Interestingly, the patients randomized to receive "high-dose" bevacizumab in this study did not achieve statistically significant improvements in response rate, progression-free, or overall survival, and the reason for this finding was unclear. One possibility noted by the authors relates to a theory that the lower dose of bevacizumab, instead of completely obliterating the tumor's neovasculature, might actually have promoted temporary vessel "normalization," permitting better delivery of chemotherapy agents into the tumor itself, thereby impacting response.[5] Further characterization of the mechanisms of action of varying doses of antiangiogenic agents, alone and in combination with traditional chemotherapeutic agents, over both the short and long term, is warranted to more completely explore and subsequently exploit these features.

As the chemotherapeutic standard of care for metastatic colorectal cancer advanced to incorporate oxaliplatin (Eloxatin) and the FOLFOX (leucovorin/5-FU/oxaliplatin) family of regimens, an Eastern Cooperative Oncology Group (ECOG) randomized phase III trial was put forth to examine outcomes in previously treated patients receiving FOLFOX4 alone, bevacizumab 10 mg/kg alone, or the two in combination every 14 days.[6] Overall response rates in the combination group were 22.7%, vs 8.6% and 3.3% in the FOLFOX4 alone and bevacizumab alone arms, respectively (P < .0001). Median survival improved by approximately 2 months in those receiving the combination (12.9 vs 10.8 months for those receiving FOLFOX4 alone, P < .0011) and these positive data contributed to the eventual US Food and Drug Administration (FDA)-approved indication in this population.[7]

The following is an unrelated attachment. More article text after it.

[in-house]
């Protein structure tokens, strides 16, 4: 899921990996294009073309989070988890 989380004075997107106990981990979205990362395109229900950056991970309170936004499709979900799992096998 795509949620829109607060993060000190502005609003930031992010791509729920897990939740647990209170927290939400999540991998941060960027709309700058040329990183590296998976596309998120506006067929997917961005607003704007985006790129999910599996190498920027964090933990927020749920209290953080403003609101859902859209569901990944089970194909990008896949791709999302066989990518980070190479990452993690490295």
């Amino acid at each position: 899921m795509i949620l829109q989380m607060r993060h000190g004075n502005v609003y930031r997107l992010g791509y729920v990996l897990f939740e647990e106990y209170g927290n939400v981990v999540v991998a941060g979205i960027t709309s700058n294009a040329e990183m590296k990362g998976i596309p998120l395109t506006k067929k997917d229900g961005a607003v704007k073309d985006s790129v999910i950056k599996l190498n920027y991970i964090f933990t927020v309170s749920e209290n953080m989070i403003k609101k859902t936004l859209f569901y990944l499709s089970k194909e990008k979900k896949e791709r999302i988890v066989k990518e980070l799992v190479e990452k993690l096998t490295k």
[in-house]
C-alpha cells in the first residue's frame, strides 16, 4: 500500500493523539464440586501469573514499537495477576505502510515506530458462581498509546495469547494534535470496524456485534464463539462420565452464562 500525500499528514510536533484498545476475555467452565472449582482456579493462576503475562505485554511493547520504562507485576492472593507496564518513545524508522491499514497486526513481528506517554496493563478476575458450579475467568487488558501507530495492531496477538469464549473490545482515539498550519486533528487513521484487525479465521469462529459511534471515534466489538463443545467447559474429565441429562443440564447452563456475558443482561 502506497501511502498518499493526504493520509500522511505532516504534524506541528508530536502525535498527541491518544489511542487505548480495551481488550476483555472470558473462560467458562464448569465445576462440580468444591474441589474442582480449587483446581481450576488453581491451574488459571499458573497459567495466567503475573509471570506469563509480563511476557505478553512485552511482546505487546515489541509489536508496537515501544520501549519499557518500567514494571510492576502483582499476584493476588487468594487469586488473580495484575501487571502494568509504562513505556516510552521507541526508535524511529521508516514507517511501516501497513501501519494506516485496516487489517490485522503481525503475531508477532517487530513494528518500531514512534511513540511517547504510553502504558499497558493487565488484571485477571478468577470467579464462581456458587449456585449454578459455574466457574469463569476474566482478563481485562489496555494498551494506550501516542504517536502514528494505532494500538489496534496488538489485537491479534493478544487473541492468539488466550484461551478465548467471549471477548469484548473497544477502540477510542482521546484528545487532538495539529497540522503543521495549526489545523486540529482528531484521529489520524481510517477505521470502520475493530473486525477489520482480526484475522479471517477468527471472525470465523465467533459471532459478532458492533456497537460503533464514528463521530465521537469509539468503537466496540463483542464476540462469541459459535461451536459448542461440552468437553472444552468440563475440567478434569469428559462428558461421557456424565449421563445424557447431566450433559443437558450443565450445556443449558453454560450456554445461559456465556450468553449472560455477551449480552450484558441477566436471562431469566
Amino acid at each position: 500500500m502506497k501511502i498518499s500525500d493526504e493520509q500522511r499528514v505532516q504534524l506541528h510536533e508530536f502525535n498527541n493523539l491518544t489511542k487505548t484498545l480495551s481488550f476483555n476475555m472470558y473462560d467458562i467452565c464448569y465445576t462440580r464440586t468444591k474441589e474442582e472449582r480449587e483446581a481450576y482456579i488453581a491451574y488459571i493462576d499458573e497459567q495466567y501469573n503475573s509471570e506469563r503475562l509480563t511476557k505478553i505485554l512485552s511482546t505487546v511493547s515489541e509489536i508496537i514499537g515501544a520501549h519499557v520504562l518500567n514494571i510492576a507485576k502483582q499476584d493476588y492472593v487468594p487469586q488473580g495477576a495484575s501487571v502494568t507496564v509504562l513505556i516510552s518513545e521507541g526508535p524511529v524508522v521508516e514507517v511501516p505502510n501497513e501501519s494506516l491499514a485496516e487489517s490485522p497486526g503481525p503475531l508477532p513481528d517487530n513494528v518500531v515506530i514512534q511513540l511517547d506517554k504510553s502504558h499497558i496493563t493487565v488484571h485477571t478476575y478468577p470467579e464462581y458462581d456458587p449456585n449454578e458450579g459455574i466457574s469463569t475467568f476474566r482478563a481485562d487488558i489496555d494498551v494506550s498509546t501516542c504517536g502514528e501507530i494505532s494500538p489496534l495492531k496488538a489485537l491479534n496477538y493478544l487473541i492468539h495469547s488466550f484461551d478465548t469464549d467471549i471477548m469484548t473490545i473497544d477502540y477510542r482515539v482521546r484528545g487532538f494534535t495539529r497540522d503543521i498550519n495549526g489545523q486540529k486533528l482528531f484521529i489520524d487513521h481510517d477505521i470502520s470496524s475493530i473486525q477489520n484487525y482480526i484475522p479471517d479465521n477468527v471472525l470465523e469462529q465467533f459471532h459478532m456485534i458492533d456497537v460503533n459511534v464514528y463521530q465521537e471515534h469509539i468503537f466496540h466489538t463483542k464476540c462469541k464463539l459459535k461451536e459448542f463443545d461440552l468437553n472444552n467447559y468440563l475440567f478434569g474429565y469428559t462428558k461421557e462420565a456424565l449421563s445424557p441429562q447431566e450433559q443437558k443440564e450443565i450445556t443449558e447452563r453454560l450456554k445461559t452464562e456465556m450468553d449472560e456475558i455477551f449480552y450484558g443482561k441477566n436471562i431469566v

Lung cancer is the number 1 cause of cancer death among male and female Americans.[1] Non–small-cell lung cancer (NSCLC), which includes predominantly the cellular subtypes adenocarcinoma, squamous cell, and large-cell carcinoma, comprise more than 75% of the histology commonly presented; approximately 70% of these patients present with surgically unresectable disease.[8]